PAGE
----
Restoration of Miami Marine Stadium a $40 million ticket
Written by John Charles Robbins on July 25, 2017
Planned restoration of Miami Marine Stadium is estimated to cost more than $40 million and considers a new version of a floating stage for entertainment acts.
City commissioners are to hear the findings of a report from R.J. Heisenbottle Architects on the restoration of the historic stadium at their meeting today (7/27).
The city hired the Heisenbottle firm in January for architectural and engineering services related to the long-awaited restoration of the waterfront structure on Virginia Key.
The city closed the concrete stadium in 1992 in the wake of Hurricane Andrew.
This month the Heisenbottle firm completed Phase I of a professional services report on the stadium restoration.
Phase 1 costs were not to exceed $1,295,624.81 and the work focused on pre-design planning and study activities to include a building assessment and recommendations report, building programming, budget cost estimates and documentation of the structure’s conditions.
The report recommends restoration include removal of layers of graffiti covering much of the structure, and replacing the old wooden seats with molded plastic seating.
Heisenbottle enlisted theater consultants and experts in structural engineering, architectural lighting, geotechnical assessment, landscape architecture and more in preparing its report.
“The Commodore Ralph Munroe Miami Marine Stadium is a restorable architecturally significant historical structure unique to its location and coastal environment,” the report says.
“The structural concrete skeleton of the Miami Marine Stadium should have the graffiti removed and be restored to its original appearance per the structural recommendations and using compatible concrete patching methods that harmonize the original exposed concrete finishes typical of the modern brutalist style.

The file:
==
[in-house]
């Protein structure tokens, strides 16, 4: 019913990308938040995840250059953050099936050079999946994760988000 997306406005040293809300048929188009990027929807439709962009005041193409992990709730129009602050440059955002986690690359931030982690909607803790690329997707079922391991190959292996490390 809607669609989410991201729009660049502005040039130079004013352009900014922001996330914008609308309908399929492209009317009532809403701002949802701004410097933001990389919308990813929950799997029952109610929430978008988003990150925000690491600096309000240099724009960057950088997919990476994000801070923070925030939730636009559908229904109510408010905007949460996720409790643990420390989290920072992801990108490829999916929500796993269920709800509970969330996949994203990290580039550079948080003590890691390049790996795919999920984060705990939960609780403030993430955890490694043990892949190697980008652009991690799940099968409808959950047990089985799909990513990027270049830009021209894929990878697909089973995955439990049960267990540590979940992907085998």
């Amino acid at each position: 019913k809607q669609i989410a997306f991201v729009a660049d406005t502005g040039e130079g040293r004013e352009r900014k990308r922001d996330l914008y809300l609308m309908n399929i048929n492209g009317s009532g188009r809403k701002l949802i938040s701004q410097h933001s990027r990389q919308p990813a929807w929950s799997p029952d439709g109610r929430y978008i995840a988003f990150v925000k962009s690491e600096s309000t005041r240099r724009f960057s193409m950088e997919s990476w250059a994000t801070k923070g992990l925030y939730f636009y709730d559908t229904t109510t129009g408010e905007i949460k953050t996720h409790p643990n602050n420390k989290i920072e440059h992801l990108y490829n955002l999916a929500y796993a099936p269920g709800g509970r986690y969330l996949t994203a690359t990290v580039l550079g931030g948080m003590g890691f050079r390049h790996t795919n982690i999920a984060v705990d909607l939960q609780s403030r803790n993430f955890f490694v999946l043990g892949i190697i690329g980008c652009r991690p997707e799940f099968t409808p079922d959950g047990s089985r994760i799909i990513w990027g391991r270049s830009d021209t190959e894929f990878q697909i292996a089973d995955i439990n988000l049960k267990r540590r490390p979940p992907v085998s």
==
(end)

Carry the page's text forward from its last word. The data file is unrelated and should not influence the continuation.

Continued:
“Exposed concrete surfaces, once restored, should be sealed with appropriate clear siloxane water repellant sealer to enhance its longevity. The original architectural components most of which are seriously deteriorated or have been vandalized should be restored or replaced to meet current Florida Building Code requirements … All original handrails and safety guardrails should be replaced in a manner sensible to the original nautical concept but should be constructed of anodized aluminum or marine grade stainless steel due to the marine environment exposure,” it says.
The report includes a probable construction cost estimate of $40,323,361, which includes a 10% contingency allowance of $3,665,760.
It also itemizes probable construction costs and what percentages of the overall work each job represents.
For example, new equipment costs represent about 33% of the overall projected cost estimate, at about $12.1 million. Next in line would be concrete work at about $9 million, about 24% of overall costs.
The new electrical system is projected to cost $2,692,731.46, or 7% of overall costs, according to the report.
In November 2016, commissioners approved a $45 million bond proposal to borrow money to fund stadium renovation and improvements, along with other work on the barrier island, most of which the city owns.
The report has a section on a proposed work schedule, with Phase II being preparation of design and construction documents, bidding and permitting, and city commission approval beginning this month and ending by October 2018.
The projected schedule suggests that Phase III, construction, begin Nov. 1, 2018, and conclude by May 31, 2020, or 18 months.
City staff, in recommending Heisenbottle for architectural and engineering services for the stadium restoration, noted the firm’s expertise in design and historical restoration services, specifically on notable structures in and around South Florida, such as the Olympia Theater (formally known as the Gusman Center), Vizcaya Museum & Gardens and the Trinity Episcopal Cathedral.
And Heisenbottle’s team includes the architect responsible for the original design of Marine Stadium when it was built in 1963, the staff said.